A Memoir of Love and Labor // Traveling from Wenzhou to Xi'an to New York, Made in China is a fierce memoir unafraid to ask thorny questions about trauma and survival in immigrant families, the meaning of work, and the costs of immigration.
The Kaepernick Effect by Dave Zirin
Taking a Knee, Changing the World // A veteran sportswriter interviews high school athletes, college athletes, pro athletes and others involved in the nationwide movement to "take a knee" in response to police brutality.
The Sum of Us by Jean Hanff Korelitz
What Racism Costs Everyone and How We Can Prosper Together // Heather McGhee's specialty is the American economy--and the mystery of why it so often fails the American public. From the 2008 financial crisis to rising student debt to collapsing public infrastructure, she found a common root problem: racism. But not just in the most obvious indignities for people of color. Racism has costs for white people, too. It is the common denominator of our most vexing public problems, the core dysfunction of our democracy and constitutive of the spiritual and moral crisis that grip us all. But how did this happen? And is there a way out? McGhee embarks on a deeply personal journey across the country from Maine to Mississippi to California, tallying what we lose when we buy into the zero-sum paradigm--the idea that progress for some of us must come at the expense of others.
The Heroine with 1,001 Faces by Maria Tartar
For decades, Joseph Campbell had defined our cultural aspirations in The Hero with a Thousand Faces, emphasizing the value of seeking glory and earning immortality. His work became the playbook for Hollywood, with its many male-centric quest narratives. Challenging the models in Campbell's canonical work, Maria Tatar explores how heroines, rarely wielding a sword and deprived of a pen, have flown beneath the radar even as they have been bent on social missions. Using the domestic arts and storytelling skills, they have displayed audacity, curiosity, and care as they struggled to survive and change the reigning culture. Animating figures from Ovid's Philomela, her tongue severed yet still weaving a tale about sexual assault, to Stieg Larsson's Lisbeth Salander, a high-tech wizard seeking justice for victims of a serial killer, The Heroine with 1,001 Faces creates a luminous arc that takes us from ancient times to the present.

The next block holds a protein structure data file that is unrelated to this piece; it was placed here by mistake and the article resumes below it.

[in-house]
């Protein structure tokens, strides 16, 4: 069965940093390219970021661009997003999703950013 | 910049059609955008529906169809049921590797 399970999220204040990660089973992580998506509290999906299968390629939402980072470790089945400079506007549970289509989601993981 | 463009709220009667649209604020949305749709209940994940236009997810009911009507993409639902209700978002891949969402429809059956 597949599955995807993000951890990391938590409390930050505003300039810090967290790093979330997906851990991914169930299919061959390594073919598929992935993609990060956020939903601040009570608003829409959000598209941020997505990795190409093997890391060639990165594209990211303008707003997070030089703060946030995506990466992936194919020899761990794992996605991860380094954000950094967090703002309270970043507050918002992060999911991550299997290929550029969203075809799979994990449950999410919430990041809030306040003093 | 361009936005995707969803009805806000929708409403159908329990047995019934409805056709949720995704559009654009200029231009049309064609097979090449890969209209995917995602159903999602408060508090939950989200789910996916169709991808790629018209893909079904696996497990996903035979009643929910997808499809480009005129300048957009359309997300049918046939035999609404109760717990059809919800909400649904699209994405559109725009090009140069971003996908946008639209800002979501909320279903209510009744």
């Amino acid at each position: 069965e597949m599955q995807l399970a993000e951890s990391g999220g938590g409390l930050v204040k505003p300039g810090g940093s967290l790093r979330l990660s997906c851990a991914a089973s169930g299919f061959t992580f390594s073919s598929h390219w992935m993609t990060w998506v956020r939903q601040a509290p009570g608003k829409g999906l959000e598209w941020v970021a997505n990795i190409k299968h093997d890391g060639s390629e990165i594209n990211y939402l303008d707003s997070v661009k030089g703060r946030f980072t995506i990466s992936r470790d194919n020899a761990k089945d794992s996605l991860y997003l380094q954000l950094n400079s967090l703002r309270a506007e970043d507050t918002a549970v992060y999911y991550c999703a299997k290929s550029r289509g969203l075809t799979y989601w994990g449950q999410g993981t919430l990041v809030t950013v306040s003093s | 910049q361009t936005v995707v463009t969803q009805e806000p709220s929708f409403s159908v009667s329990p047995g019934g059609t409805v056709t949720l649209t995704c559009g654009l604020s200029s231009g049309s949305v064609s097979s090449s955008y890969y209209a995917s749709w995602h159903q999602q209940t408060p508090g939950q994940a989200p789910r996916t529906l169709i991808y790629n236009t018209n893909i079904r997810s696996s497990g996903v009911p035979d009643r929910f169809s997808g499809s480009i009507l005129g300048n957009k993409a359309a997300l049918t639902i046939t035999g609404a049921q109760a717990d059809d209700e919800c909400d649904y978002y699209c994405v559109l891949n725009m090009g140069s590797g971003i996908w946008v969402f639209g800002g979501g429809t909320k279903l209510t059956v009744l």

Tag(s): sports and recreation, racism, nonfiction, memoir, immigration, history, football, feminism, economy, book notes
Posted to Campbell Unclassified on September 14, 2021 at 6:40 PM by Genesis Gaule
Our September Book Club pick is The Midnight Library by Matt Haig. Check it out and then join us on September 28 at 6 pm to discuss.
The Case of the Murderous Dr. Cream by Dean Jobb
The Hunt for a Victorian Era Serial Killer // Dr. Thomas Neil Cream used poison on vulnerable and desperate women, many who had turned to him for medical help. Framed around one salacious trial in 1891 London, Jobb explores a fascinating and vividly told true-crime narrative about the hunt for one of the first known serial killers, whose poisoning spree in the US, Canada, and England coincided with the birth of forensic science as well as the public's growing appetite for crime fiction such as Sir Arthur Conan Doyle's Sherlock Holmes novels.